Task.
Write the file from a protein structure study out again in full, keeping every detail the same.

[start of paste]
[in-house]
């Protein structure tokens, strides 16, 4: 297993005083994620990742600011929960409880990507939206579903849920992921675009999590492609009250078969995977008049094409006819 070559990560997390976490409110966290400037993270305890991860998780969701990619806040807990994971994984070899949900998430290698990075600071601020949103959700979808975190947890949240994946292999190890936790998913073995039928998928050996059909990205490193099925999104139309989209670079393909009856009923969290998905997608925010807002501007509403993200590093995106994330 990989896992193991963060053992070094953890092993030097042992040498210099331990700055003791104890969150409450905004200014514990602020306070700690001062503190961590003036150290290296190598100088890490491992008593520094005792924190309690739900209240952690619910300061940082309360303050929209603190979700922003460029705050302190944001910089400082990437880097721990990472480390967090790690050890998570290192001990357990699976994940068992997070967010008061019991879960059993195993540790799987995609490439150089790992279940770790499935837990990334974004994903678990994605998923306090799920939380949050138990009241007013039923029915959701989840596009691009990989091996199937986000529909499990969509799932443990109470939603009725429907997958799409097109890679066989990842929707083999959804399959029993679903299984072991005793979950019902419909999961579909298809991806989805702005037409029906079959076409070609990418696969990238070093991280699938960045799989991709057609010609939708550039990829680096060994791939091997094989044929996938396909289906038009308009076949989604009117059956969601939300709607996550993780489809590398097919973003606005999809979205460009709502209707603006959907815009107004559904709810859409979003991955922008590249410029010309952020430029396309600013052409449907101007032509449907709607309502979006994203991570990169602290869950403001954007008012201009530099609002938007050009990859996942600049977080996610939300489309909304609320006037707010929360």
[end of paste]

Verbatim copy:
[in-house]
């Protein structure tokens, strides 16, 4: 297993005083994620990742600011929960409880990507939206579903849920992921675009999590492609009250078969995977008049094409006819 070559990560997390976490409110966290400037993270305890991860998780969701990619806040807990994971994984070899949900998430290698990075600071601020949103959700979808975190947890949240994946292999190890936790998913073995039928998928050996059909990205490193099925999104139309989209670079393909009856009923969290998905997608925010807002501007509403993200590093995106994330 990989896992193991963060053992070094953890092993030097042992040498210099331990700055003791104890969150409450905004200014514990602020306070700690001062503190961590003036150290290296190598100088890490491992008593520094005792924190309690739900209240952690619910300061940082309360303050929209603190979700922003460029705050302190944001910089400082990437880097721990990472480390967090790690050890998570290192001990357990699976994940068992997070967010008061019991879960059993195993540790799987995609490439150089790992279940770790499935837990990334974004994903678990994605998923306090799920939380949050138990009241007013039923029915959701989840596009691009990989091996199937986000529909499990969509799932443990109470939603009725429907997958799409097109890679066989990842929707083999959804399959029993679903299984072991005793979950019902419909999961579909298809991806989805702005037409029906079959076409070609990418696969990238070093991280699938960045799989991709057609010609939708550039990829680096060994791939091997094989044929996938396909289906038009308009076949989604009117059956969601939300709607996550993780489809590398097919973003606005999809979205460009709502209707603006959907815009107004559904709810859409979003991955922008590249410029010309952020430029396309600013052409449907101007032509449907709607309502979006994203991570990169602290869950403001954007008012201009530099609002938007050009990859996942600049977080996610939300489309909304609320006037707010929360």